Drug Policy

USA Today Notes 'Growing Popular Acceptance' of Pot

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A front-page story in USA Today highlights the "growing popular acceptance of marijuana," as reflected in polls, ballot initiatives, and legislation. It notes that 14 states allow medical use of cannabis, while others are considering similar reforms; that the idea of reducing or eliminating criminal penalties for simple possession seems to be catching on; and that a large minority of Americans (more than 40 percent) say they support outright legalization, as do most Californians. "It's inevitable that there will be some kind of legalization of recreational marijuana," says California Assemblyman Tom Ammiano (D-San Francisco), sponsor of a legalization bill. "How and where it's going to happen I think is an open question, but I think a lot sooner than later."

The story strikes me as a bit too optimistic. It treats the Obama administration's policy shift on medical marijuana, the practical implications of which are far from clear, as a game-changing development, and it even goes so far as to portray drug warriors as the underdogs in this debate. "The momentum is not with us, and we understand that," says Michael Carroll, president of the International Association of Chiefs of Police. "Things are not going our way, but that's not stopping us from speaking out about it." Pity the poor lonely prohibitionist, who can count among his allies virtually every politician in the country and the entire complex of drug war profiteers, from police, prosecutors, and prison guards to treatment specialists and propaganda producers. Still, the story itself, a remarkably calm discussion of the country's most popular illegal intoxicant by the country's most popular newspaper, is evidence of an important cultural shift.

The article quotes Jim Gray, the former California judge who recently discussed "the six groups that benefit from drug prohibition" on Reason.tv.

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  1. “The momentum is not with us, and we understand that,” says Michael Carroll, president of the International Association of Chiefs of Police. “Things are not going our way, but that’s not stopping us from speaking out about it.” Pity the poor lonely prohibitionist, who can count among his allies virtually every politician in the country and the entire complex of drug war profiteers, from police, prosecutors, and prison guards to treatment specialists and propaganda producers.

    Well, if marijuana is legalized, they can always enforce the salt prohibition> (see previous post)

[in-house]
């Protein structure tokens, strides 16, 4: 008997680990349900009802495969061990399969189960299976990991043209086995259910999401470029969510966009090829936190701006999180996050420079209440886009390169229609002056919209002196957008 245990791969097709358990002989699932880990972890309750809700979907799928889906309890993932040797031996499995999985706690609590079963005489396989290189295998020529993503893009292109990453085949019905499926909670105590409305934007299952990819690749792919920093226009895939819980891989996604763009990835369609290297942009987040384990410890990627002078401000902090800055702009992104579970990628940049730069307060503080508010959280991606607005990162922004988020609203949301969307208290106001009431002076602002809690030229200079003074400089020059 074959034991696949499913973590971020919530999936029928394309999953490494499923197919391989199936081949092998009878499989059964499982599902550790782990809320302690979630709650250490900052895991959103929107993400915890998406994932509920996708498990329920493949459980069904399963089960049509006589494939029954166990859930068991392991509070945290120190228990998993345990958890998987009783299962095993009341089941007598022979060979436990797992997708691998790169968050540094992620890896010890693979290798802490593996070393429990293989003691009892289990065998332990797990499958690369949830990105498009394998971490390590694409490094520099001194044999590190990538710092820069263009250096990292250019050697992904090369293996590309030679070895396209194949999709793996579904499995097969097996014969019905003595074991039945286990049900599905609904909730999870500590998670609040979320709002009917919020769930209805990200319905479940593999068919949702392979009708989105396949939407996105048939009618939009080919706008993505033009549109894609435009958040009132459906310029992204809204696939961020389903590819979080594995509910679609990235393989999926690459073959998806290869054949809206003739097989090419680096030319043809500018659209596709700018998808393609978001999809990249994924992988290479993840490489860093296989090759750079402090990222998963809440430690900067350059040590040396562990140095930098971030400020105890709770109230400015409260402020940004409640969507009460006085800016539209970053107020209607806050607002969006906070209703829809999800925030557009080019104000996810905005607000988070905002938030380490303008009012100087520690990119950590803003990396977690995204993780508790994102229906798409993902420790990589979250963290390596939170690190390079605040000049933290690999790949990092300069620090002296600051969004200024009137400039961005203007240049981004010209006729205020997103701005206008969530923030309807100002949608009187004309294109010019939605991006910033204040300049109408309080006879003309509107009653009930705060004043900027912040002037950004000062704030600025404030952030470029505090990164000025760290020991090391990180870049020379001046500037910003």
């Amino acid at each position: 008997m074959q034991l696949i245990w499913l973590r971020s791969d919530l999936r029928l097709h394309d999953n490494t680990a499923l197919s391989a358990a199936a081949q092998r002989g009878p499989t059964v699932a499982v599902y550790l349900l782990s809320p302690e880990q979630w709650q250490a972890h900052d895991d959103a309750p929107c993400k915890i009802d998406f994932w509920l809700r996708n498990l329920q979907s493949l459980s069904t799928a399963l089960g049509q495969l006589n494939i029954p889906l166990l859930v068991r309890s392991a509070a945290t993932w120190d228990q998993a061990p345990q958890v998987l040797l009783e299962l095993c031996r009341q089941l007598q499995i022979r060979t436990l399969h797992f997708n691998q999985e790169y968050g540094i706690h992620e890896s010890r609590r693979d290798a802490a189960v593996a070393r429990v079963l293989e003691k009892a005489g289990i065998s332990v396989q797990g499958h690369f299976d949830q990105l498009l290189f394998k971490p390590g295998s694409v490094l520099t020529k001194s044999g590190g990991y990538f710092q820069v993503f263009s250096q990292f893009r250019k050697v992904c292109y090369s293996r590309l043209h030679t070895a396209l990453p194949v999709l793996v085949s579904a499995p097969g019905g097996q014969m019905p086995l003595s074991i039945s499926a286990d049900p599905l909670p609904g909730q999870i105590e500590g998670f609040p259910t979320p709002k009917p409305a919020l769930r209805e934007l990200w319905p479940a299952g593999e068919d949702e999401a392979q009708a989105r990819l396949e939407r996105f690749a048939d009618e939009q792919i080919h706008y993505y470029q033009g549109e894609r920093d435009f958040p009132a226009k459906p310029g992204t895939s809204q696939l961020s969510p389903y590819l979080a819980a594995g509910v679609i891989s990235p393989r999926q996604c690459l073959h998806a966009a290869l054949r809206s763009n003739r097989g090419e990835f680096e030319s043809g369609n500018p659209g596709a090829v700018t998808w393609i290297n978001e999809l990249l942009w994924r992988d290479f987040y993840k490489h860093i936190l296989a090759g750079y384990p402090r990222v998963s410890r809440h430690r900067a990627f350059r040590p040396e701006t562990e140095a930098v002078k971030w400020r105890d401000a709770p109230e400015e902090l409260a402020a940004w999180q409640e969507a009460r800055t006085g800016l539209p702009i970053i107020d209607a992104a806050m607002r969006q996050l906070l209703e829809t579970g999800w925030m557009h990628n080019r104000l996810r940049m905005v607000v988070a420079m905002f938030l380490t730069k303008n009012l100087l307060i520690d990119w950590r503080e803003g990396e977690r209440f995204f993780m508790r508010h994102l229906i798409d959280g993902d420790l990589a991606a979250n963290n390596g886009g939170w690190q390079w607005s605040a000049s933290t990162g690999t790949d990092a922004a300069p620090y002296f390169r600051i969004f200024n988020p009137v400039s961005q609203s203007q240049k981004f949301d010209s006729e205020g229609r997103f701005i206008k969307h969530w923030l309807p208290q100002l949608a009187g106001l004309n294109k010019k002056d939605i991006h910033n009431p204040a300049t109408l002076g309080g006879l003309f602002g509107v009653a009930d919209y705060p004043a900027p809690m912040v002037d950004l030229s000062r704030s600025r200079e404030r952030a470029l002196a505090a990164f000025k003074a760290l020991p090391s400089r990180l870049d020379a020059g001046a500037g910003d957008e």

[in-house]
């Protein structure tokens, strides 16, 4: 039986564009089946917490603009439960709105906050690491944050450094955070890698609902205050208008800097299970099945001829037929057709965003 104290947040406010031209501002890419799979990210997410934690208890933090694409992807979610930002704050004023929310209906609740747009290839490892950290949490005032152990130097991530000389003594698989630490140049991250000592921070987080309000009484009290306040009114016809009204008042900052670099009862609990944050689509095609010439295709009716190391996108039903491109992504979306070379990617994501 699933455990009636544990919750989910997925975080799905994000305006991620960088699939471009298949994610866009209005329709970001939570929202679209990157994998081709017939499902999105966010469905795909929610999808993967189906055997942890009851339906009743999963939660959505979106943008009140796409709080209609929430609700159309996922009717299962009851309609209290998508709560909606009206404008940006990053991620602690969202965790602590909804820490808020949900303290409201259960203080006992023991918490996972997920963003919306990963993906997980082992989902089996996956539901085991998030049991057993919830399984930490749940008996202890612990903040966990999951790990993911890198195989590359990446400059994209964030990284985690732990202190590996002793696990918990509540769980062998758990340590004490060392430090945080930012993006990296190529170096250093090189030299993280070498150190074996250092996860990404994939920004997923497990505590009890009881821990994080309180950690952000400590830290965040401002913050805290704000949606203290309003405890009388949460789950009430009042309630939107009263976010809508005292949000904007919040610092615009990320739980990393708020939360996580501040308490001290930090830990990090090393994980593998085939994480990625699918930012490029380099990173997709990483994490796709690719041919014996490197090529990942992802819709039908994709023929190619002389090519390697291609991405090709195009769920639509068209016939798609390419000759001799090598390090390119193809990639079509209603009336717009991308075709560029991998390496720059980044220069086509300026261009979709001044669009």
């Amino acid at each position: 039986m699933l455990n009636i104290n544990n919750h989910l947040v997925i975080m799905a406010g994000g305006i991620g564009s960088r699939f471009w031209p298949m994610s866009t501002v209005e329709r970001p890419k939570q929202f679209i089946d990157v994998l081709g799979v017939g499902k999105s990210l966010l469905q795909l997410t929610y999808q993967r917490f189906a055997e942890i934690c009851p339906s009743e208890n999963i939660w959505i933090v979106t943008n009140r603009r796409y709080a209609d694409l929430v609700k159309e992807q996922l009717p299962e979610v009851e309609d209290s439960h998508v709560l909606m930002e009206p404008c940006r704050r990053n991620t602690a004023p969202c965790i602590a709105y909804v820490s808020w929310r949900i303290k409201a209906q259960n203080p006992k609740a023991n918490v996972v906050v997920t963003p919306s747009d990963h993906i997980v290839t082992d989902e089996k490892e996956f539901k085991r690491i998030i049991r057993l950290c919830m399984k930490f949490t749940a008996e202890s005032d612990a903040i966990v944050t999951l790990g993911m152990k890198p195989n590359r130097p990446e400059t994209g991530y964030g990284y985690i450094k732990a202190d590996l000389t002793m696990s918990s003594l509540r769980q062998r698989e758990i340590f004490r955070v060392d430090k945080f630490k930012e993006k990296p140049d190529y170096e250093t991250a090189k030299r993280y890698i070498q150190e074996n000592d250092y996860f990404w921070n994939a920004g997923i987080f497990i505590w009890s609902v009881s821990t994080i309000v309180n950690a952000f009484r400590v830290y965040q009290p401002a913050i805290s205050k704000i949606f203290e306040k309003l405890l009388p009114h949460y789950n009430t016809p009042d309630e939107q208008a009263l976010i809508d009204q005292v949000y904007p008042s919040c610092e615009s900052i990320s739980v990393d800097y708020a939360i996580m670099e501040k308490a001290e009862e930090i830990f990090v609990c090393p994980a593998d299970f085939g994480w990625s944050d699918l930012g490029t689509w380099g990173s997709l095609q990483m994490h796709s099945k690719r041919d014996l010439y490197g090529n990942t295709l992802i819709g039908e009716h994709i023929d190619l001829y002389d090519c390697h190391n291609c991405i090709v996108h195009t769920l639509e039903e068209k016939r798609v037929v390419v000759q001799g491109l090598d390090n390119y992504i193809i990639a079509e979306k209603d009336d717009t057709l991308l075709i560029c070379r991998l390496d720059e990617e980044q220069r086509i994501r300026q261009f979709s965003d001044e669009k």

1. They will come up with a thousand more things to fight against; thats their job, isn’t it?

  2. Marijuana will become legal when tobacco is made illegal. Straight trade. The drug war will switch fronts, and “drug policy reformers” will applaud it, because they’re assholes.

    1. WE won’t.

    2. Nah…some proportion of drug warriors have a straight-up philosophical beef with psychotropic, temporarily disorienting, mystical, transcendent experiences.

      Now, this people are morons and assholes who can’t fucking recognize that alcohol is a drug and SO FUCKING WHAT?

      Nevertheless, they really are uptight pigs who insist on making decisions on behalf of other functioning adults.

      Vermin.

    3. Nah…some proportion of drug warriors have a straight-up philosophical beef with psychotropic, temporarily disorienting, mystical, transcendent experiences.

      Now, this people are morons and assholes who can’t fucking recognize that alcohol is a drug and SO FUCKING WHAT?

      Nevertheless, they really are uptight pigs who insist on making decisions on behalf of other functioning adults.

      Vermin.

      1. Worth repeating.

  3. I hate the “legalize it, regulate it, and tax it” idea almost as much as the “prohibit the heathen weed” idea. Freedom is not what the state allows us to do, it is what the state has no right to interfere with.

    1. “Legalize it, regulate it and tax it” for good or ill is a lot more likely to happen than WOO HOO FREE WEED FOR EVERYONE.

      Would the latter be nice? For most people, sure. But the “OMG THINK OF THE CHILDREN” crowd will never let it happen. “L it, R it, T it” is a helluva lot better than the current situation.

    2. I agree. However, not sending non-violent people to prison is an improvement to the current state of things. Don’t let the perfect be the enemy of the good.

      1. not sending non-violent people to prison

        Where do you think they’re going to send the non-violent un-taxed/un-licensed weed dealer/growers under a “regulate and tax” legalization scheme.”Users” will probably have to register so they won’t get accidentally hired in jobs involving vehicles,heavy machinery or children.
        Got to put the users on the “no 2nd Amendment Rights” list too.

        1. Ummm, have you even read the f’n bill? There is only a licensing scheme for commercial cultivators and distributors. It actually has a provision allowing for home cultivation. Just don’t sell your excess zucchini weed.

          1. It actually has a provision allowing for home cultivation.

            How long would that last? If it even survived passage.That is only a proposed CA law anyways.

            The Harrison Narcotics Tax Act